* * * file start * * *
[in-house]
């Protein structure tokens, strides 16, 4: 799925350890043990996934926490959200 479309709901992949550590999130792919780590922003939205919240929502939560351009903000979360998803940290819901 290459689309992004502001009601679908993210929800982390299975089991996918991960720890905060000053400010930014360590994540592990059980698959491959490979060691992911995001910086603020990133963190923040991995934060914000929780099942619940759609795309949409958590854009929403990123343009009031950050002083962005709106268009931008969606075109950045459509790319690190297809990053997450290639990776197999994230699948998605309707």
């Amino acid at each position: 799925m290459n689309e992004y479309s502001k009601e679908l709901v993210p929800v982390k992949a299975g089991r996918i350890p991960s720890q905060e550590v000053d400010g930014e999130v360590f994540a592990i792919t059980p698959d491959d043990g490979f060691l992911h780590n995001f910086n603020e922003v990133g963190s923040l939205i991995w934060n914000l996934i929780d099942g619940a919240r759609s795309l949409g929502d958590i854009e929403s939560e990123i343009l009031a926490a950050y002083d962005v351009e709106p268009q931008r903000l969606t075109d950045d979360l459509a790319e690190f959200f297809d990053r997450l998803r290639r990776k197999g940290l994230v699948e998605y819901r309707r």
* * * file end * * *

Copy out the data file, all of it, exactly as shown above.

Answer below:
[in-house]
């Protein structure tokens, strides 16, 4: 799925350890043990996934926490959200 479309709901992949550590999130792919780590922003939205919240929502939560351009903000979360998803940290819901 290459689309992004502001009601679908993210929800982390299975089991996918991960720890905060000053400010930014360590994540592990059980698959491959490979060691992911995001910086603020990133963190923040991995934060914000929780099942619940759609795309949409958590854009929403990123343009009031950050002083962005709106268009931008969606075109950045459509790319690190297809990053997450290639990776197999994230699948998605309707």
């Amino acid at each position: 799925m290459n689309e992004y479309s502001k009601e679908l709901v993210p929800v982390k992949a299975g089991r996918i350890p991960s720890q905060e550590v000053d400010g930014e999130v360590f994540a592990i792919t059980p698959d491959d043990g490979f060691l992911h780590n995001f910086n603020e922003v990133g963190s923040l939205i991995w934060n914000l996934i929780d099942g619940a919240r759609s795309l949409g929502d958590i854009e929403s939560e990123i343009l009031a926490a950050y002083d962005v351009e709106p268009q931008r903000l969606t075109d950045d979360l459509a790319e690190f959200f297809d990053r997450l998803r290639r990776k197999g940290l994230v699948e998605y819901r309707r």